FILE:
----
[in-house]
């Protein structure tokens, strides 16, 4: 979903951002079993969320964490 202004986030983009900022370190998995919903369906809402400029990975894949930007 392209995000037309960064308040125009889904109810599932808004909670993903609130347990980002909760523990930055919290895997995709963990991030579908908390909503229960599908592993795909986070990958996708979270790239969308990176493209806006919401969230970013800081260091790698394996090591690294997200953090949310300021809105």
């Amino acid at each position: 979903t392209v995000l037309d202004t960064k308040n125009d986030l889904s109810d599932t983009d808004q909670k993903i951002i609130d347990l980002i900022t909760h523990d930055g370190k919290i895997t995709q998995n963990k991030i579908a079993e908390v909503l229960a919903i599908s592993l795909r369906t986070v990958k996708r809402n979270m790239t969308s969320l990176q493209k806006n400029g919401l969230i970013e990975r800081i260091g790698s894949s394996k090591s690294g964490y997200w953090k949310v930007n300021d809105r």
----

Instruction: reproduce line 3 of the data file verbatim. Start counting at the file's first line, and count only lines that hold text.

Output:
């Amino acid at each position: 979903t392209v995000l037309d202004t960064k308040n125009d986030l889904s109810d599932t983009d808004q909670k993903i951002i609130d347990l980002i900022t909760h523990d930055g370190k919290i895997t995709q998995n963990k991030i579908a079993e908390v909503l229960a919903i599908s592993l795909r369906t986070v990958k996708r809402n979270m790239t969308s969320l990176q493209k806006n400029g919401l969230i970013e990975r800081i260091g790698s894949s394996k090591s690294g964490y997200w953090k949310v930007n300021d809105r």